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Global treatment patterns for late-stage prostate cancer: Updated results from ASPIRE-PCa

Date

09 Oct 2016

Session

Poster display

Presenters

Noel Clarke

Citation

Annals of Oncology (2016) 27 (6): 243-265. 10.1093/annonc/mdw372

Authors

N.W. Clarke1, M. De Santis2, A.J. Costello3, Y. Chang4, T. Pickles5, A.C. Pompeo6, S. Bazarbashi7, G.P. Haas8, M.R. Cooperberg9

Author affiliations

  • 1 Urology, The Christie Hospital, M204BX - Manchester/GB
  • 2 Cancer Research Centre, University of Warwick, Coventry/GB
  • 3 Oncology, The Royal Melbourne Hospital, Melbourne/AU
  • 4 Division Of General Urology, Taipei Veterans General Hospital, Taipei/TW
  • 5 Developmental Radiotherapy And Radiotherapeutics, University of British Columbia, Vancouver/CA
  • 6 Urology, FM-ABC, Sao Paulo/BR
  • 7 Oncology, King Faisal Specialist Hospital and Research Centre, Riyadh/SA
  • 8 Astellas Pharma Global Development, Astellas Pharma Inc., Northbrook/US
  • 9 Urologic Surgery And Oncology, University of California, San Francisco/US
More

Resources

Abstract 3027

Background

ASPIRE-PCa is an observational study that aims to describe the pattern of care for men with late-stage prostate cancer (PC). 1200 patients (pts) from the Americas, Europe, Asia, and the Middle East/North Africa are targeted for enrolment. We present updated data from December 2015.

Methods

Men with prostate adenocarcinoma enrol at the diagnosis of: biochemical failure after curative-intent therapy with a prostate-specific antigen (PSA) doubling time of ≤1 year; castration-resistant PC (CRPC); or metastatic PC (mPC) at initial presentation. Initial treatment decision and planned follow-up data were collected.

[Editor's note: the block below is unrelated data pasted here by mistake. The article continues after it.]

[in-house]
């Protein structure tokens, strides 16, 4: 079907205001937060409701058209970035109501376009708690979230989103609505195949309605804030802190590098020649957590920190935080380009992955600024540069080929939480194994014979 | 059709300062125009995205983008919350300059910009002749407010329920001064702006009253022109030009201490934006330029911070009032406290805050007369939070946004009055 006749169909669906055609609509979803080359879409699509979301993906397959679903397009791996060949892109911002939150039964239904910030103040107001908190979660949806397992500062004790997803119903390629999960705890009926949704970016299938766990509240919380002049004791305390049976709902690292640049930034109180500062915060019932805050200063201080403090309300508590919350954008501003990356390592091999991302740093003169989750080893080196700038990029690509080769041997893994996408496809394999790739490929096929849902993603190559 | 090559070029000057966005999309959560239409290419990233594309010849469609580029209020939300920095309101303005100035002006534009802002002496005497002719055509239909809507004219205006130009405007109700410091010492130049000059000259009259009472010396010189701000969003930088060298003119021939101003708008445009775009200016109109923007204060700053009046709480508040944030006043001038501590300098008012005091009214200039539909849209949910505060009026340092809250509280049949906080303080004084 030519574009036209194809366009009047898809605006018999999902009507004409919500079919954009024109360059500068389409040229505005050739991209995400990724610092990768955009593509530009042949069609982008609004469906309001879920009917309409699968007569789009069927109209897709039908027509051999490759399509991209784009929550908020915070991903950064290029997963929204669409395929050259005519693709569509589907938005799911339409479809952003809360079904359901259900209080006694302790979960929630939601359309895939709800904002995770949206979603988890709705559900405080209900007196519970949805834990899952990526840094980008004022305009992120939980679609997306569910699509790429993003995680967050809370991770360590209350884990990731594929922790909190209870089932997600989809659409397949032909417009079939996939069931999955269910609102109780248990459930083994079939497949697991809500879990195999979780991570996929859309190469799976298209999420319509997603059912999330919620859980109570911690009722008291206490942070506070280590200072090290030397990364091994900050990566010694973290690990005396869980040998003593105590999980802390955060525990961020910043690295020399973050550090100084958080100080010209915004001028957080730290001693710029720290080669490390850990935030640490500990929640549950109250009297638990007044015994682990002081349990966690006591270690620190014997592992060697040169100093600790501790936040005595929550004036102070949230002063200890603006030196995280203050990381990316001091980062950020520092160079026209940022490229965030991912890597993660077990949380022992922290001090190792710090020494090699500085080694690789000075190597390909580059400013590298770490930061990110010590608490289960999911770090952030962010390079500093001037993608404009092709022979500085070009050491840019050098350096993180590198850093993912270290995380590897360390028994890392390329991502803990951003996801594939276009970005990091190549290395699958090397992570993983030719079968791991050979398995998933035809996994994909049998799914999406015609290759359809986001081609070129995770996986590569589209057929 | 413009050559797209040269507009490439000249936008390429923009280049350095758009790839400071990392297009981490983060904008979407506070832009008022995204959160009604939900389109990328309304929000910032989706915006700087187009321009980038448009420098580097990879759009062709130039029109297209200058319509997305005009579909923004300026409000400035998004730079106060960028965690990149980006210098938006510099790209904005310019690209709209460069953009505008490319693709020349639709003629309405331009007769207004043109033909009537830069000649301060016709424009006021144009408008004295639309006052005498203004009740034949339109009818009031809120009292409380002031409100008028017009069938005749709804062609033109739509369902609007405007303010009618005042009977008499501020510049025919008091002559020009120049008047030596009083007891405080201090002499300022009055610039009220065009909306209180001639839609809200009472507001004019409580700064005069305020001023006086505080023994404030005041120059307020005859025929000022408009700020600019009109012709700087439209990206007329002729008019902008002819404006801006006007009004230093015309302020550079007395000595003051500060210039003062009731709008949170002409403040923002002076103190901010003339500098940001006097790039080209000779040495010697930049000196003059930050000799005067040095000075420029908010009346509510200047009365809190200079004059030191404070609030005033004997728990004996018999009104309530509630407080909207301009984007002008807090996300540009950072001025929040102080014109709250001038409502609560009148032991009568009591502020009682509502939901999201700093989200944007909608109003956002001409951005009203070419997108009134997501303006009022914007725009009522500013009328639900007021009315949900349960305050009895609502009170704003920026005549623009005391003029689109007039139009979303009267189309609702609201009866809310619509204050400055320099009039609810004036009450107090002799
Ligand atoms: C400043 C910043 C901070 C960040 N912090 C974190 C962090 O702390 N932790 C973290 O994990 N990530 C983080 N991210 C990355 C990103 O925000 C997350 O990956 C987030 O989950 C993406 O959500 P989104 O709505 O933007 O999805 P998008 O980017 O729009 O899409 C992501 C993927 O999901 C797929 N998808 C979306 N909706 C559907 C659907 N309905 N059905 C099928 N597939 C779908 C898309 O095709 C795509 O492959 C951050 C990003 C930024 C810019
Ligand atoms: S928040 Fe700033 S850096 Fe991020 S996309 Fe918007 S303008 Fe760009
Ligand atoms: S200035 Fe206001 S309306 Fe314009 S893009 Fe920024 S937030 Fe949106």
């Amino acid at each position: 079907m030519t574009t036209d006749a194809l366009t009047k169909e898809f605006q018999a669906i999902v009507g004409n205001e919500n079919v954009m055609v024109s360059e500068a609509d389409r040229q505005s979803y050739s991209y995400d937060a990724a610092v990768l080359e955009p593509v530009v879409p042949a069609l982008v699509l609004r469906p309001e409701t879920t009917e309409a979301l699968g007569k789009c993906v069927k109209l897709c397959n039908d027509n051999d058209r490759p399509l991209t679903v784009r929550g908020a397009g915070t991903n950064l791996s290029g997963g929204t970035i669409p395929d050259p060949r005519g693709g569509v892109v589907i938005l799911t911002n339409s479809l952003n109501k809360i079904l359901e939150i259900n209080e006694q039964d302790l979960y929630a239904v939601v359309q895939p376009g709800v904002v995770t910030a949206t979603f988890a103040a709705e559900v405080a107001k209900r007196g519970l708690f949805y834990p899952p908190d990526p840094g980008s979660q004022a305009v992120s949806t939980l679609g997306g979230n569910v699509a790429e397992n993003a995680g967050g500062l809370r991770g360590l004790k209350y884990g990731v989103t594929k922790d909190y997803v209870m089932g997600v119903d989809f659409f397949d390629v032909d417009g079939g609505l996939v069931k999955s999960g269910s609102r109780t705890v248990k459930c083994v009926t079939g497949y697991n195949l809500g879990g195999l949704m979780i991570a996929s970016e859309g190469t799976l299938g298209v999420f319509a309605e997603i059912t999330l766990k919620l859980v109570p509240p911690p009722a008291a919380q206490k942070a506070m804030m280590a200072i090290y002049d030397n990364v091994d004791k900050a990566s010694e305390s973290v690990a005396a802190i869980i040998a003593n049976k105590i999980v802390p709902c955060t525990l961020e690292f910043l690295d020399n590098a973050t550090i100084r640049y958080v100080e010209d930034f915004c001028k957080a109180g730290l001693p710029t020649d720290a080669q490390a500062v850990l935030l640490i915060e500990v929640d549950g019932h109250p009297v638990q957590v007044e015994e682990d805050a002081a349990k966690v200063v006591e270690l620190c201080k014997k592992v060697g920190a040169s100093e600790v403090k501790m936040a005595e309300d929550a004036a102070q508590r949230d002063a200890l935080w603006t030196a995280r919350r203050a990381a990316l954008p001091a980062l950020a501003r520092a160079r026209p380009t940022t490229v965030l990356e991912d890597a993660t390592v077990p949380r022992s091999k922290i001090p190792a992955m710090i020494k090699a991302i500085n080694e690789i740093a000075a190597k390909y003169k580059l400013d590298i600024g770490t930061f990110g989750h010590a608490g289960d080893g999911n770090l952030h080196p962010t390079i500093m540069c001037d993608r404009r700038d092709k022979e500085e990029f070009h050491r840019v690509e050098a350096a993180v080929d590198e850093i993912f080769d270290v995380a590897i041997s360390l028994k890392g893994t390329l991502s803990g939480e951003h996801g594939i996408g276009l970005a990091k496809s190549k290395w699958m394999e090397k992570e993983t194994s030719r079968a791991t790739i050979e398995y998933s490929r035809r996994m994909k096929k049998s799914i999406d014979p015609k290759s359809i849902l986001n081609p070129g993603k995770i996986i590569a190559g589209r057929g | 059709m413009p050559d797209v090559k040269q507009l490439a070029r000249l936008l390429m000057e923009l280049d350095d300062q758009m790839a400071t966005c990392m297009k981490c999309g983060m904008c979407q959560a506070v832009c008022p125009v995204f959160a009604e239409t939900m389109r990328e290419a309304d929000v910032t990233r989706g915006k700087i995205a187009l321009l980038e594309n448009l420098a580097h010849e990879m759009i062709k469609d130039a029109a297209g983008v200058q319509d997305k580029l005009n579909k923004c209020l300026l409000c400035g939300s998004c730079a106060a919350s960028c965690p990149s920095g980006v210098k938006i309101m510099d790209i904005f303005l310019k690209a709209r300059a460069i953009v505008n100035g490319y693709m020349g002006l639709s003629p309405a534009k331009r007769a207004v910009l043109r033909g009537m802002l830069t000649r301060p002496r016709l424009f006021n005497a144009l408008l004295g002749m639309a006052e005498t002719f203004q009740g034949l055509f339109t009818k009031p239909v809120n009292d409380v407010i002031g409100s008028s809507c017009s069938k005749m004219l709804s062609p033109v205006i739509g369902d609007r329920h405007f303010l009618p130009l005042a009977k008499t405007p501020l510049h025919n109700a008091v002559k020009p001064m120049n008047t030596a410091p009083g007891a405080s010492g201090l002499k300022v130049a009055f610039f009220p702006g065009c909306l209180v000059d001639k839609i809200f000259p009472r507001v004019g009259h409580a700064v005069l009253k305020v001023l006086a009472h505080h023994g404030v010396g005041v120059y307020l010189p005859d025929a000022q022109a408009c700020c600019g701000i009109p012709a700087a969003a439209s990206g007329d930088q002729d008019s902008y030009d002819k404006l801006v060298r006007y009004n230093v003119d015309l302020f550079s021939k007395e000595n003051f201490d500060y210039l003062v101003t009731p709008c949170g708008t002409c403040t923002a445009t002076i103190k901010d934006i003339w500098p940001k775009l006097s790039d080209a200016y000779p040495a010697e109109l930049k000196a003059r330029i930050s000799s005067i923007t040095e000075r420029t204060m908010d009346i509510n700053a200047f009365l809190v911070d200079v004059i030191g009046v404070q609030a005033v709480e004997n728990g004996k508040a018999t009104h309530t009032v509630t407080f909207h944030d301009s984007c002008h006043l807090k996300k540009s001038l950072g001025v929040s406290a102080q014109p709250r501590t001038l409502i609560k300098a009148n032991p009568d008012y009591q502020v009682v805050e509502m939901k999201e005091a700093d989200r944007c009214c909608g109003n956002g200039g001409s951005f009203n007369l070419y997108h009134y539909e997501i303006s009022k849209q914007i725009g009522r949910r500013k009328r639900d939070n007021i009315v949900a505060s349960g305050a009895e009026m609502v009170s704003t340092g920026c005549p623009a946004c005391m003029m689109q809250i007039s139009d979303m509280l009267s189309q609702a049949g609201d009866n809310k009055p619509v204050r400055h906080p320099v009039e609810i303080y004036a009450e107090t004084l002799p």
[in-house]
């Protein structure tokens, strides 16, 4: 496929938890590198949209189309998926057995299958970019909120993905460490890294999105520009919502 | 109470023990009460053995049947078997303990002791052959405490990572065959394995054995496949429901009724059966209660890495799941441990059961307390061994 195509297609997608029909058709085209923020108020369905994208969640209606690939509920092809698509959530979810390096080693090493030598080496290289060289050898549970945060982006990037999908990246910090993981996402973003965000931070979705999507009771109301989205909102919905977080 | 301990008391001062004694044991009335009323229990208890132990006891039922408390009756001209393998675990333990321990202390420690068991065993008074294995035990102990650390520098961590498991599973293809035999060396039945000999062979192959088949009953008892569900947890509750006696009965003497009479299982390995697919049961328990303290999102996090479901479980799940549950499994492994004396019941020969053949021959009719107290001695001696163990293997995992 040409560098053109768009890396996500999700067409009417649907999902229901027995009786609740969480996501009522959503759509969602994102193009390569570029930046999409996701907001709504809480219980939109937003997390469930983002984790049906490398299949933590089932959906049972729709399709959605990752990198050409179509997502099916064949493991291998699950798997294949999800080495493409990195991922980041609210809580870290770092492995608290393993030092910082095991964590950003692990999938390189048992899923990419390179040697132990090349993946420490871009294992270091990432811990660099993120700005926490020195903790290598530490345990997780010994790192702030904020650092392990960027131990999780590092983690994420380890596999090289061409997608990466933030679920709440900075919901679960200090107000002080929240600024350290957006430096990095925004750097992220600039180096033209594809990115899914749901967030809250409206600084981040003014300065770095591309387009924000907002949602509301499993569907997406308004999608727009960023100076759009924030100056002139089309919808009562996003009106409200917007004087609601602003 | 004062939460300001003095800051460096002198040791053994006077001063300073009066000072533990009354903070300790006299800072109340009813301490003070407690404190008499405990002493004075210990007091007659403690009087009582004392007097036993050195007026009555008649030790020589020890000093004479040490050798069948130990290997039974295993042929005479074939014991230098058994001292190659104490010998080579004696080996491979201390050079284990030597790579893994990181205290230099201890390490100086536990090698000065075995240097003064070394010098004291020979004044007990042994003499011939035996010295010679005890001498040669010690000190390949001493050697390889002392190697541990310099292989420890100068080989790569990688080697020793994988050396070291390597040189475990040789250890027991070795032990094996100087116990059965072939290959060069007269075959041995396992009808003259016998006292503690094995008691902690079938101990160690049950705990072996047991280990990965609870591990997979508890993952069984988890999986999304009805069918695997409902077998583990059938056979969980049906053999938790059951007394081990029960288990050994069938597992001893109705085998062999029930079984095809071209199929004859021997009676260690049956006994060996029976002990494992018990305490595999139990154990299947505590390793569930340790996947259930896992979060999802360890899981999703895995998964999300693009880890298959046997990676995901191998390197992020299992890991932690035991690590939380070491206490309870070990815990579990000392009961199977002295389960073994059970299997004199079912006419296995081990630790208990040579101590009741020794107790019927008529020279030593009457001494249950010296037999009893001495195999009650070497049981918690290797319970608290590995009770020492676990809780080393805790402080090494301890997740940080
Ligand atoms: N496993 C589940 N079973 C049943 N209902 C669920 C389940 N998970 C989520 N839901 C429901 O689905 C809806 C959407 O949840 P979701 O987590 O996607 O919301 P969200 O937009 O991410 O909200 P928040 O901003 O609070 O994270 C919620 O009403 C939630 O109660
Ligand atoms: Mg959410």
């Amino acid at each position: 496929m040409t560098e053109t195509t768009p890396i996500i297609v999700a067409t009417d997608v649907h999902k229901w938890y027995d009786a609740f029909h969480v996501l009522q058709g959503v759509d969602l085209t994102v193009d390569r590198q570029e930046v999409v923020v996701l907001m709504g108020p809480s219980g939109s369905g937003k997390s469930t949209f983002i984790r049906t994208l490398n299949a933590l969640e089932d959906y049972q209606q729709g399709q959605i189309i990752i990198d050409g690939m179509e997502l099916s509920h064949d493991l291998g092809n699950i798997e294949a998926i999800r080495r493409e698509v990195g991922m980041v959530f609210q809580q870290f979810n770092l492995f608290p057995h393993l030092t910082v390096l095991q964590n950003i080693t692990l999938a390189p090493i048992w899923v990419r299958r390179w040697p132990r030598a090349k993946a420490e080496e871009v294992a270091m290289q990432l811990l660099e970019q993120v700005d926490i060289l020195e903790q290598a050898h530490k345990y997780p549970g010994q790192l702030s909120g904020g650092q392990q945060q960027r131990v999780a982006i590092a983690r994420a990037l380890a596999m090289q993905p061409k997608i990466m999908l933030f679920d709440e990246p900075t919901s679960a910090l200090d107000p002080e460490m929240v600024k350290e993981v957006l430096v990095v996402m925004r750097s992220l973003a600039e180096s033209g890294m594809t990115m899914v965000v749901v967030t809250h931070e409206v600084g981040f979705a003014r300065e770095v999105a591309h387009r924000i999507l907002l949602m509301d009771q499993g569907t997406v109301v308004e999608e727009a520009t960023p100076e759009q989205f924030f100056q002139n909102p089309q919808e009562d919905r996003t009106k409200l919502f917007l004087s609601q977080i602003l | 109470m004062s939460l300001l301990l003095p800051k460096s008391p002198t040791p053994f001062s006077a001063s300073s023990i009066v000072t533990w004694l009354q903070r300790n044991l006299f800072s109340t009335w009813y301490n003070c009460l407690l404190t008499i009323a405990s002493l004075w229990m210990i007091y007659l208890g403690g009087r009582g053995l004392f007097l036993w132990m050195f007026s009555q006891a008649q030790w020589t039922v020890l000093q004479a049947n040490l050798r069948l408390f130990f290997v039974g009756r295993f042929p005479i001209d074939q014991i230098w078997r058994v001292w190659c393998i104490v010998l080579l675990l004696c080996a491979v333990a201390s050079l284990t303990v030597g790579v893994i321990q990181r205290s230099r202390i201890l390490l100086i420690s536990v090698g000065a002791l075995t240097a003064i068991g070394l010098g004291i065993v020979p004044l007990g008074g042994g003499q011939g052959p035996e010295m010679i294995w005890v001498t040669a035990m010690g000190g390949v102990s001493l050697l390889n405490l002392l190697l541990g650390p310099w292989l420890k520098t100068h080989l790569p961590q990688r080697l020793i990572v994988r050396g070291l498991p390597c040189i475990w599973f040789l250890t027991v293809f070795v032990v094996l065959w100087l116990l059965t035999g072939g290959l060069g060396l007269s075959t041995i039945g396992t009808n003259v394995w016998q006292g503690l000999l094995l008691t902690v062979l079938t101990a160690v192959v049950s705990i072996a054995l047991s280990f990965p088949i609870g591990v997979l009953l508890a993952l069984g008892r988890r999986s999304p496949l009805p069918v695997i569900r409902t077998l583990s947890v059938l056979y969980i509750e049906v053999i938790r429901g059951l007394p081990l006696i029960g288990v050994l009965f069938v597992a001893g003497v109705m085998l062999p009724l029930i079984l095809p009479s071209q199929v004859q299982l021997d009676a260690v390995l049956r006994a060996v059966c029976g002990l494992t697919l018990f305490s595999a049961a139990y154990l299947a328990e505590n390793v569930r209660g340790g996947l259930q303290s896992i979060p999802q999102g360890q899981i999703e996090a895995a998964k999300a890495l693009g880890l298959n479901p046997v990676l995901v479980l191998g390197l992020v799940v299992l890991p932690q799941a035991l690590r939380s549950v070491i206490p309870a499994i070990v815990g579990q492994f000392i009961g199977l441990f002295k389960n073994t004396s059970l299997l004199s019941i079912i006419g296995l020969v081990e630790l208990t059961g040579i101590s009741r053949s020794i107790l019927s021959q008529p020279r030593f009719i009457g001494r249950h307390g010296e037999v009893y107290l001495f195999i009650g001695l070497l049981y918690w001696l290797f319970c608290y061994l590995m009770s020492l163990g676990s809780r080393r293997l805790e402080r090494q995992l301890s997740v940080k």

Results

507 pts have enrolled from 72 sites in 21 countries: Americas, n = 53; Europe, n = 172; Asia, n = 271; and the Middle East/North Africa, n = 11. Biochemical failure, n = 90 (18%); CRPC, n = 181 (36%); mPC, n = 235 (46%); and missing, n = 1 (100%, as >1 option/pt). Enzalutamide was less frequently chosen (n = 7; 3%). The most favoured follow-up was PSA testing every 3 months. Updated regional differences will be presented.

New treatment,a n (%) 277 (109%)
Androgen-deprivation therapy 244 (88%)
Chemotherapy, immunotherapy, targeted therapy 46 (17%)
Salvage radiotherapy 11 (4%)
Androgen-deprivation therapy, n (%) 223 (∼100%)
GnRH agonist and anti-androgen 90 (40%)
GnRH agonist alone 67 (30%)
Anti-androgen alone 26 (12%)
2nd-generation androgen-directed therapy 25 (11%)
Treatment missing 7 (3%)
GnRH antagonist alone 4 (2%)
GnRH antagonist and anti-androgen 2 (

Conclusions

The updated results from ASPIRE-PCa indicate that most late-stage PC pts receive ADT as a GnRH agonist/aa combination; disease status drives treatment choice; and the most common follow-up is PSA testing every 3 months. Leuprolide and bicalutamide are the most common initial interventions.

Clinical trial identification

NCT02066961 - First received: February 18, 2014; Last updated: February 4, 2016

Legal entity responsible for the study

Astellas Pharma, Inc.

Funding

Astellas Pharma, Inc.

Disclosure

N.W. Clarke: Advisory boards for Astellas, AstraZeneca, Bayer, Ferring, Janssen, Ipsen, Sanofi Aventis and Pfizer.

M. De Santis, S. Bazarbashi: The author discloses that they are a member of the ASPIRE steering comitee and have received a research grant from Astellas Pharma Inc.

T. Pickles: The author discloses that they have a substantive relationship with Sanofi Aventis and Oncurra.

G.P. Haas: The author discloses that they are the senior medical director at Astellas Pharma Inc.

M.R. Cooperberg: Employee of Astellas Pharma, Inc.

All other authors have declared no conflicts of interest.

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